The Workers’ Compensation Judge (WCJ) ruled the employee was not barred by the “going and coming” rule. The WCJ indicated the employer required the employees to park offsite and the employer benefitted from not having to provide parking for its employees. The WCJ indicated the employee was in the course of his employment while walking between his office and the parking lot.

The defendant filed a petition for reconsideration. The Workers’ Compensation Appeals Board (WCAB) rescinded the WCJ decision in a split panel decision.

The WCAB ruled the was not a “special risk”. The WCAB ruled the applicant was subject to the same risks of walking between parking lot and the employers’ premises as any other pedestrian. They evaluated whether this was a “borderline case” and determined it was not. The injury was non industrial.


Applicant cannot receive temporary disability for time lost for treatment medical appointments after return to work

This is an appellate court decision

This is a very significant case for workers’ compensation principles.

The applicant had two specific injuries. The applicant was found permanent and stationary for one injury but not the other. The applicant returned work.

The applicant then missed time from work for medical treatment appointments and for appointments with the Qualified Medical Examiner. The applicant used sick time and vacation time for the appointments.

At a hearing the applicant claimed she was entitled to temporary disability (td) payments for the time missed from work. The Workers’ Compensation Judge (WCJ) ruled under section 4600 (e)(1) that that the applicant was not entitled to td for an appointment for medical treatment. The WCJ did not rule on the QME time lost.

The applicant filed for reconsideration. The WCJ on the report and recommendation again indicated the applicant is not allowed td for medical treatment but indicated the applicant can get one day of td for the QME exam. The Workers’ Compensation Appeals Board (WCAB) agreed with the WCJ. The appellate court reviewed Department of Rehabilitation v WCAB and determined the applicant is not entitled to temporary disability indemnity for missed time from work to attend appointments for medical treatment. The applicant is entitled to td for the missed time for a medical examination as opposed to treatment.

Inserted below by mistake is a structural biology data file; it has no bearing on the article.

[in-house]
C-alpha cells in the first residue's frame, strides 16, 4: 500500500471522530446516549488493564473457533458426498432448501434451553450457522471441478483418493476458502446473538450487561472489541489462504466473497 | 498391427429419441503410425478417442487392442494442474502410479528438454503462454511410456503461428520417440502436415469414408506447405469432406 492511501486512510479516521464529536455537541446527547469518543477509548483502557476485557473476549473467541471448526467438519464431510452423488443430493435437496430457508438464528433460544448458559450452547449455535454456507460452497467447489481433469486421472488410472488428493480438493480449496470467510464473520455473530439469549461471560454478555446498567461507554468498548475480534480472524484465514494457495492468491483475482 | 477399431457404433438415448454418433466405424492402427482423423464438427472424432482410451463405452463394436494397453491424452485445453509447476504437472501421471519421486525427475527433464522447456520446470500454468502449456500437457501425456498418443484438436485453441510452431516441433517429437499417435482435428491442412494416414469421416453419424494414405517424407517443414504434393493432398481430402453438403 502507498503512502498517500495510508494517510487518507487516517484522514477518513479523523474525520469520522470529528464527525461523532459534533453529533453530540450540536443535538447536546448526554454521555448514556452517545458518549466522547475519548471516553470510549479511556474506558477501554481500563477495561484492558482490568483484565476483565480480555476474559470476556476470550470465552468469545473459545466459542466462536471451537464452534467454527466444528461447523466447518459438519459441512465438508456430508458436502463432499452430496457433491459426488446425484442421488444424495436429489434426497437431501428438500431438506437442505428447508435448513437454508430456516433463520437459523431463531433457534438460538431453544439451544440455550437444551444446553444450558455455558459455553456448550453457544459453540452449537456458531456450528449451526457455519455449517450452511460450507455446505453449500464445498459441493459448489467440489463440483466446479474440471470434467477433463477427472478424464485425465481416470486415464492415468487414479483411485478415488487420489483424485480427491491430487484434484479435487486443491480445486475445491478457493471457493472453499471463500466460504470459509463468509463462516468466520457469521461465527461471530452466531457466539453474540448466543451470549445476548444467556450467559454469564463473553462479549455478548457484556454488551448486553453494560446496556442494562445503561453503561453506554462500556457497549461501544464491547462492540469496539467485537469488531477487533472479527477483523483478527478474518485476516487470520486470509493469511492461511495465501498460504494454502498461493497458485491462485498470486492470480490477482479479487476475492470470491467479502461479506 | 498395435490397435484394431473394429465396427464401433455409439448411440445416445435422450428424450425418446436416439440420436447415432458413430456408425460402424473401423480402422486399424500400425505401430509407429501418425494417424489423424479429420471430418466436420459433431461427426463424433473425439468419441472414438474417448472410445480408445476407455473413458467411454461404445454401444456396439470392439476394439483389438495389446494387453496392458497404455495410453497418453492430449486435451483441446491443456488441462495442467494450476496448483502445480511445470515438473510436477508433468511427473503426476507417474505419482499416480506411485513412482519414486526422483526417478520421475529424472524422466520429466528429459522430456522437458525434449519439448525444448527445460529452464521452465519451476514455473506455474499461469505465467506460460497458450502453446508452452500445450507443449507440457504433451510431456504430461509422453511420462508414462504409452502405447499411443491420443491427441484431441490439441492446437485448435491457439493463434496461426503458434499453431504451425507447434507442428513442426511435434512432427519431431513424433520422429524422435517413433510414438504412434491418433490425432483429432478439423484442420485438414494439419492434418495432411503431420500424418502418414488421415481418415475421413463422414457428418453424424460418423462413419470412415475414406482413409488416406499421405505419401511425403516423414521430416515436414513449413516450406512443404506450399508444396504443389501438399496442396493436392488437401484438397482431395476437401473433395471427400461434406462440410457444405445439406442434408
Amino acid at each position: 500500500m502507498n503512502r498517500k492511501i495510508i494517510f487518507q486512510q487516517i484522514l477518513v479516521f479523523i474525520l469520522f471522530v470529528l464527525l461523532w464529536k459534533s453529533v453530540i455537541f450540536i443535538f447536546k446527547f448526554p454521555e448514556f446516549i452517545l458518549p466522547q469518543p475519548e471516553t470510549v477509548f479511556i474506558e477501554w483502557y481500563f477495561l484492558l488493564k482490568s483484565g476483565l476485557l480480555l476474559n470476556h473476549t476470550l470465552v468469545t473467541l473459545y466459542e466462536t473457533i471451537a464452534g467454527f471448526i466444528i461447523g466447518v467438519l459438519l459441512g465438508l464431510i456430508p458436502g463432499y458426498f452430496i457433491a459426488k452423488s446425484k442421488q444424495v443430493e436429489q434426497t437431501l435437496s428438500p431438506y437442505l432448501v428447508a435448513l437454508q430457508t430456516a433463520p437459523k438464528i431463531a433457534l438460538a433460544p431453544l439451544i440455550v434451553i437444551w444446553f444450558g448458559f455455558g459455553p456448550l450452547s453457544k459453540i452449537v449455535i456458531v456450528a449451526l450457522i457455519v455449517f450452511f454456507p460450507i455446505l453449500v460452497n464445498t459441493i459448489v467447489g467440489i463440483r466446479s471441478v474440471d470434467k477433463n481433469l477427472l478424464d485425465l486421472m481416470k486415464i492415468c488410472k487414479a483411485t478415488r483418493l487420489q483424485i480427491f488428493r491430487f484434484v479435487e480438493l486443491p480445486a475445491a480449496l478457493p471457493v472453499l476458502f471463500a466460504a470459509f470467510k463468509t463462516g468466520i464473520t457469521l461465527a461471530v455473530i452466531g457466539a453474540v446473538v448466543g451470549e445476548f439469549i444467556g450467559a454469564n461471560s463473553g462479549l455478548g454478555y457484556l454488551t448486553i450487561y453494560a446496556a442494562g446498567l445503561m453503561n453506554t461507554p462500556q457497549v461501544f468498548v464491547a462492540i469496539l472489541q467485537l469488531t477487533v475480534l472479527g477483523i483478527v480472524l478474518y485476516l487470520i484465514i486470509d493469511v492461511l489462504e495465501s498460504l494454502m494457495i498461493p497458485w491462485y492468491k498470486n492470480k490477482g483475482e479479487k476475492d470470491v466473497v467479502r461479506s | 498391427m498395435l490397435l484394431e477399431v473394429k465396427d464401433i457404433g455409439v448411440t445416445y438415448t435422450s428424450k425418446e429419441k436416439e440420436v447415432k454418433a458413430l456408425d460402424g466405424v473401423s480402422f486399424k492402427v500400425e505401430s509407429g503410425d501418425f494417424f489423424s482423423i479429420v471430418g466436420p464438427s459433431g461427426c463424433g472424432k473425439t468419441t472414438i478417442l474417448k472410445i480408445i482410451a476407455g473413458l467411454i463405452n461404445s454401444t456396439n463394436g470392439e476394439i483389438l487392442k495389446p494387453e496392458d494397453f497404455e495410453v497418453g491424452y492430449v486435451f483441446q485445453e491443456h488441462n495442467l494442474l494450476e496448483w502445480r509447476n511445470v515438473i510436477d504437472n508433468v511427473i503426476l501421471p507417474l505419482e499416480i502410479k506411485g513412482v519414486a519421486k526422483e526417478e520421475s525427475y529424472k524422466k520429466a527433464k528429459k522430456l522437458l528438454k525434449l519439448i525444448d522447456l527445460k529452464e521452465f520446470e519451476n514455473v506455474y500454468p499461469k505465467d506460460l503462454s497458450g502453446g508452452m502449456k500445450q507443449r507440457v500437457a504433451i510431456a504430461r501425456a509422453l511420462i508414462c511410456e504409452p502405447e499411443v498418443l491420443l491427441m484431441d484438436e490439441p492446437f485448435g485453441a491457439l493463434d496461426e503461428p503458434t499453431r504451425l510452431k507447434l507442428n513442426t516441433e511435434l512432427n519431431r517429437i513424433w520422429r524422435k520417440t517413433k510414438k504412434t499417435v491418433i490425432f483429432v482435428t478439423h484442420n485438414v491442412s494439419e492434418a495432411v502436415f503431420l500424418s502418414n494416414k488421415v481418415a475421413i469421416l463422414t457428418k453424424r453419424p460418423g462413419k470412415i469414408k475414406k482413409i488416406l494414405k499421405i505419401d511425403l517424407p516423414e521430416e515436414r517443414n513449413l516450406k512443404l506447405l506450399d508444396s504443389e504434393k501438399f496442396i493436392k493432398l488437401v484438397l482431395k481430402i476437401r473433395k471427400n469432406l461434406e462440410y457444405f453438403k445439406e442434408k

Case:Skelton v WCAB


Applicant convicted of attempted perjury for lying at deposition even though the transcript was never signed

This is an appellate court decision

This is a very significant case for workers’ compensation principles.

The applicant claimed an ankle injury occurred on January 24, 2017 between 1 and 2 am. The applicant wrote a memo detailing the injury including the date and time. It was also reported to the supervisor and the insurance company as having occurred on that date at that time.

The employer had video evidence of that date and time and saved the footage. No evidence of an injury was visible in the video.

The applicant’s deposition was taken and the applicant testified to the injury occurring between 3 and 4 am. The applicant was asked if he previously reported the injury at 1 am and he testified he did not.

The parties stipulated that if the unsigned original transcript was not returned within 60 days, a certified copy could be used for all purposes. The applicant did not sign and return the transcript.

The applicant was referred for prosecution and charged with seven counts of insurance fraud and three counts of attempted perjury. The jury convicted the applicant of perjury but could not reach a verdict on all
other counts. The appellate court indicated that all elements of perjury were not met at trial but under People v Post, the crime of attempted perjury was met. Therefore, the applicant’s crime of attempted perjury was upheld on appeal.

Case: People v. Ibarra